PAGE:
• Mine data from a range of sources and then organize it for easy reading

  • Use statistical tools to analyze data sets and look for patterns and trends that are key for diagnostic and predictive analytics

  • Explain how the data results sit within the broader environmental context

  • Prepare reports that include visualizations of data, patterns of data, and predictions

  • Work with internal and external partners such as engineers, programmers and business leaders to identify ways that processes can be improved, systems developed and data policies for governance strengthened

  • Produce and manage data analysis documentation and processes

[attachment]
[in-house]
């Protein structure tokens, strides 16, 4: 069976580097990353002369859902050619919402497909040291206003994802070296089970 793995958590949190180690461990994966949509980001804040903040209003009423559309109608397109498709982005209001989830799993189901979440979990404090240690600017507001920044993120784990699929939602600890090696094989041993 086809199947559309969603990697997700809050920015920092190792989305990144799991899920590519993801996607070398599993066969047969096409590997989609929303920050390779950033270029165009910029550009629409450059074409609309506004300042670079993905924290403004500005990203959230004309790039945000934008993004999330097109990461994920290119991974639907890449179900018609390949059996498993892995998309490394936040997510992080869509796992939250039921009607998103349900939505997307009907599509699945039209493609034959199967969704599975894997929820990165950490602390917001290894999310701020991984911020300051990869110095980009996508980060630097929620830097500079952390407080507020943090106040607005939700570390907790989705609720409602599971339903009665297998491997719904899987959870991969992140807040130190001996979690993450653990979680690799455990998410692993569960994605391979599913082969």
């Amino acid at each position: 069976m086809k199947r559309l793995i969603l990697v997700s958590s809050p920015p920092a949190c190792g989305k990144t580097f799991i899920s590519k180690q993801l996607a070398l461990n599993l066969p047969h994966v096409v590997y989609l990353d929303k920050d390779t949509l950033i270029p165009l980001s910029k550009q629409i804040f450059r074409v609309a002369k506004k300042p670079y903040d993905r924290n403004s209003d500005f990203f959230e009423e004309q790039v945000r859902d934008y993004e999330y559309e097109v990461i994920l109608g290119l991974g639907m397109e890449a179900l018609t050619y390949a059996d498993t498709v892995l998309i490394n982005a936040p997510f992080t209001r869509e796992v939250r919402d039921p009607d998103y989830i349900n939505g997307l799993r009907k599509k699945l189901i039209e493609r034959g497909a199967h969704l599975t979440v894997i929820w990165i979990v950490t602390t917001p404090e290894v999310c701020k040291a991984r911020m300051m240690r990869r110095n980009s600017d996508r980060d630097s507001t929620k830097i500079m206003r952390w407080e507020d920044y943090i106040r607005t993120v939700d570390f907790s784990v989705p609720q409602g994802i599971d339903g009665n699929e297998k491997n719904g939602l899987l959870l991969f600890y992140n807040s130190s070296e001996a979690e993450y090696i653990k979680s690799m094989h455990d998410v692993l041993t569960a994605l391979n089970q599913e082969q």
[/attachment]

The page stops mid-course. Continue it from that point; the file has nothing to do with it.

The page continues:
Data analysts tend to take on increasing leadership roles over time and become internal consultants with strong communication, management and functional skills, working closely with senior business leaders to help them make sound decisions with the in-depth data and insight they provide into the business and its operation. 

This makes data analytics a good choice for a career changer who will have many of these existing higher-level skills and can build their technical base through further targeted study.

The Best Way to Land a Data Analytics Role

Those lucky enough to realize what their dream job is while they’re still youthful teenagers may choose to pursue a university degree in Data Science, Data Analytics, or even Big Data. But it takes years of full-time study and thousands of pounds to earn a traditional degree, and without hands-on experience graduates still find themselves fighting over entry-level roles.